When making, there is always a question about when to stop. It’s complicated, to know when to let go.
I have come to wait for this transformation as a signal that the object is ready to go into the world. It’s so intangible to know what makes an object really powerful. How do we figure that out? There may be times that things flow out, or there may be times that things need to be bled out. It can take a long time and a lot of pain. But I think that in general, artists have a rhythm to their creative process, and the unconscious will continue to reveal itself at a certain rate. It is good to let go.
– Janine Antoni, My Body Is Your Vehicle, Sculpture May 2015, interview with Joshua Reiman
I was interested in the bite because it was both intimate and destructive. It summed up my relationship to art history [which] defined me as an artist, and excludes me as a woman, both at the same time.”
-Janine Antoni, interview for MoMA, quoted in The New York Observer, Women’s Work: The Epic Two Decades of Janine Antoni, April 2015
The thing about the classical bust is it’s usually reserved for depicting men, and usually very powerful men. And then, when we see women in classical sculpture, they depict hope and charity and love. I was particularly conscious of that when I made the bust and thinking about this act of erasure of this specific personality. With this particular bust here, I licked the chocolate and I licked right up the front and over the cheek. I also licked the eye and the lips and nose. And then I came around and licked, you know, over the ear and back onto the bun. And then I thought it would be nice to just lick under the nape of the neck, along up under the ear on the other side. It’s modeling, in the sense that when you carve, you start with a block and you remove from it. But what I’m doing is starting from a representation of myself and then removing from it.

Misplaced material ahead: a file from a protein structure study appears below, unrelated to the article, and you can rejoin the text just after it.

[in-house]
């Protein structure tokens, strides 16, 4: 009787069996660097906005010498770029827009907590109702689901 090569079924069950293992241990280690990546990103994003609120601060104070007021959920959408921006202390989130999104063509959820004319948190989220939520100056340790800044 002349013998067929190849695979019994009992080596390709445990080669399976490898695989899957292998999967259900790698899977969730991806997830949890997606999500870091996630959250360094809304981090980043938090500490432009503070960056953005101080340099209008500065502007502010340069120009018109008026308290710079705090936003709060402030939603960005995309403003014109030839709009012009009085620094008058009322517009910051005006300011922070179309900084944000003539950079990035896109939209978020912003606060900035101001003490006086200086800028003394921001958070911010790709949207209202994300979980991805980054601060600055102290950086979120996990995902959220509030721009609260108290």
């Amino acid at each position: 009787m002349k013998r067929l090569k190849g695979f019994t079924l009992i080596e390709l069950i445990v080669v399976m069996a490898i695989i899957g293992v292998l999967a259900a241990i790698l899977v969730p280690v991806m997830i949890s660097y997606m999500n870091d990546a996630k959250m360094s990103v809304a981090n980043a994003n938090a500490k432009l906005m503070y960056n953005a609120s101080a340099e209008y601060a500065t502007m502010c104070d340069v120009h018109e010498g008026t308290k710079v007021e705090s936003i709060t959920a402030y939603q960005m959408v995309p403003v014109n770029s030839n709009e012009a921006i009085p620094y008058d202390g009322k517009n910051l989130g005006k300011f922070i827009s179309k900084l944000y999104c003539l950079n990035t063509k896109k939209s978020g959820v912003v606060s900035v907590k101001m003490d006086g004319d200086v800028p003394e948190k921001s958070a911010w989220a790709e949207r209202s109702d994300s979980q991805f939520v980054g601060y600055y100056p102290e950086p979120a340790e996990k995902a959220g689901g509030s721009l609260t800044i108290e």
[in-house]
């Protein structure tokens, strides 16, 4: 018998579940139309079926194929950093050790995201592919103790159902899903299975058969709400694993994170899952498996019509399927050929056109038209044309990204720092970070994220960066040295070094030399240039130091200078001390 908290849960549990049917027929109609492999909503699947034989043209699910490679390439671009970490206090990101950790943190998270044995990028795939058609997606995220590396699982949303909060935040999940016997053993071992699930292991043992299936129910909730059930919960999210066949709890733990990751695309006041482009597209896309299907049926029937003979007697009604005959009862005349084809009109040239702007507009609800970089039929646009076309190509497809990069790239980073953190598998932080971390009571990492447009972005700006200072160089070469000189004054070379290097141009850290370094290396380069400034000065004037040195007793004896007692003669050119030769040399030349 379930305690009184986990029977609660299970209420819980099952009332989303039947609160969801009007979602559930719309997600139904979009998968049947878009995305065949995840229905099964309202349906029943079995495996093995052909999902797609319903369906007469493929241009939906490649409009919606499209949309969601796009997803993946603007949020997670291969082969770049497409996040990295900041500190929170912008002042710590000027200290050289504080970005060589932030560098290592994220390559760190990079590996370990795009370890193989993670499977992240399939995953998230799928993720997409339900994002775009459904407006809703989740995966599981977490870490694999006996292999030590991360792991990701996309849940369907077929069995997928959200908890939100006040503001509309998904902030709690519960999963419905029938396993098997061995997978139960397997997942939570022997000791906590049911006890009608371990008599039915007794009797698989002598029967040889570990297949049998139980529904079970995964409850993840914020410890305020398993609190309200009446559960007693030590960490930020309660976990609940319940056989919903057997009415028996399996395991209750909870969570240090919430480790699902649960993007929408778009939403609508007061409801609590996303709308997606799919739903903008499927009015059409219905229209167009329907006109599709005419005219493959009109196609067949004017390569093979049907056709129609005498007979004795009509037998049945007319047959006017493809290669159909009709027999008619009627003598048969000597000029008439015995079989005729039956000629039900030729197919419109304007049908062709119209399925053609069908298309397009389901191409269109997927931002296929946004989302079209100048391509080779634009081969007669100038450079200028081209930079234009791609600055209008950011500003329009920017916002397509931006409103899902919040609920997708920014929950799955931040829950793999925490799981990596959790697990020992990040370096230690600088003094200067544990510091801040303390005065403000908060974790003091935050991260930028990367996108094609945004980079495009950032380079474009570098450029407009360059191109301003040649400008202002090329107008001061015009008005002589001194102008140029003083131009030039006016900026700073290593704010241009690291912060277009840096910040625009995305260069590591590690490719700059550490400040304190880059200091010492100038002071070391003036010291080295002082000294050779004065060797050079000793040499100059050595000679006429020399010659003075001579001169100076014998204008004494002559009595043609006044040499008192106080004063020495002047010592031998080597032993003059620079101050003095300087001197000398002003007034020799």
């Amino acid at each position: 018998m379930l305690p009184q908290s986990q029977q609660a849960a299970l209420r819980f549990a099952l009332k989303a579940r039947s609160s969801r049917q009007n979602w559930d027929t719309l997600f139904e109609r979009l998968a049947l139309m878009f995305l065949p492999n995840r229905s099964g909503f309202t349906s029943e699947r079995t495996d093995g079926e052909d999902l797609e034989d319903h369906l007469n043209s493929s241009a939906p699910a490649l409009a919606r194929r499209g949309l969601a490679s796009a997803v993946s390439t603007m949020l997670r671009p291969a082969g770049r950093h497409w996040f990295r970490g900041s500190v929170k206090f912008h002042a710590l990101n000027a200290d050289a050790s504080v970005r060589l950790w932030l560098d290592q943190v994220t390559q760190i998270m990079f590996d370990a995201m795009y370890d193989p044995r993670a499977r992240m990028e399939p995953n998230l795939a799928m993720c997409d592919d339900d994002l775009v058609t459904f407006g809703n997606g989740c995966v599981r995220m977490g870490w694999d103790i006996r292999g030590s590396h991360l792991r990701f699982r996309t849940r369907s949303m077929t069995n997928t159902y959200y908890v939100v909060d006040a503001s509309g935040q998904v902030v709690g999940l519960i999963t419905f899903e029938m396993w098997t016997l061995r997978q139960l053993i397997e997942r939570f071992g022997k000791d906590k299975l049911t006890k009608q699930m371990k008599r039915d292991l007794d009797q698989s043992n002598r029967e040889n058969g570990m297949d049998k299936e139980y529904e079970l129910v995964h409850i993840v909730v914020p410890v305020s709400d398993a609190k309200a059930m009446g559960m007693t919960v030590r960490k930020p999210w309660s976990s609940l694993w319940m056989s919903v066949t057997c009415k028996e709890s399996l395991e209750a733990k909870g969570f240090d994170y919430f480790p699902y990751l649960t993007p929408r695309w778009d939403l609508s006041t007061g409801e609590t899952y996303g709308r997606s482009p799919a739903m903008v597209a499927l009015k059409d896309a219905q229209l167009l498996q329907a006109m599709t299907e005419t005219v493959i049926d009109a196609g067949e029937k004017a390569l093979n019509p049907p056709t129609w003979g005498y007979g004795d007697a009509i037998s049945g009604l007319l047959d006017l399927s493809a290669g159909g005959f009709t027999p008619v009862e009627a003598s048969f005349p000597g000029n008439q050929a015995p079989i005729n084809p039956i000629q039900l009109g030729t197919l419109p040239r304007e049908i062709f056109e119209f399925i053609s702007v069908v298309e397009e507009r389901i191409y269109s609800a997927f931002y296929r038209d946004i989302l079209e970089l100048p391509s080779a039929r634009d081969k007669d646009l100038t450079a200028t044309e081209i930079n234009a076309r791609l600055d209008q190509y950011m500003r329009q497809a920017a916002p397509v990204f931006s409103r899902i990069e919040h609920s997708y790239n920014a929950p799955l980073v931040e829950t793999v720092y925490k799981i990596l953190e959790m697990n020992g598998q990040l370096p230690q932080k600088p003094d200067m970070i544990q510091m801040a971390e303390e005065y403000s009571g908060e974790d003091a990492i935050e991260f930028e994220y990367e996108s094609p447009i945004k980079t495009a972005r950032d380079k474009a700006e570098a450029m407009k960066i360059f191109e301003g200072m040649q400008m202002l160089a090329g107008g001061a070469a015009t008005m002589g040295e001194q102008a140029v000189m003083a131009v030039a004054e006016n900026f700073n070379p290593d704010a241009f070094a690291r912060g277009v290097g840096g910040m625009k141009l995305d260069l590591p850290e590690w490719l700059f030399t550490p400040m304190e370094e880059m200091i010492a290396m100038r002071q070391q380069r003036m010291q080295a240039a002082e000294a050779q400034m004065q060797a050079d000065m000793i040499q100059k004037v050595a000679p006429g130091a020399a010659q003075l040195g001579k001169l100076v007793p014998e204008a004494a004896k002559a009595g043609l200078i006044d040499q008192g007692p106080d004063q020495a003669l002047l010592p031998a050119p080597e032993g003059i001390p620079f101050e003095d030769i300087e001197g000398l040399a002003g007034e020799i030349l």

Janine Antoni, Art 21 interview for her work Lick and Lather
When I look in the mirror, I don’t really recognize myself. I somehow see myself as I was as a little girl or in other manifestations of myself. So, it’s always this contemplative moment, of trying to come to terms with what I see and how that relates to what I feel inside and trying to bring those two things together.
Antoni’s primary tool for making sculpture has always been her own body.
– About Janine Antoni, Art21
Janine Antoni, featured works Luhring Augustine
Janine Antoni collaboration with Stephen Petrino, Honey Baby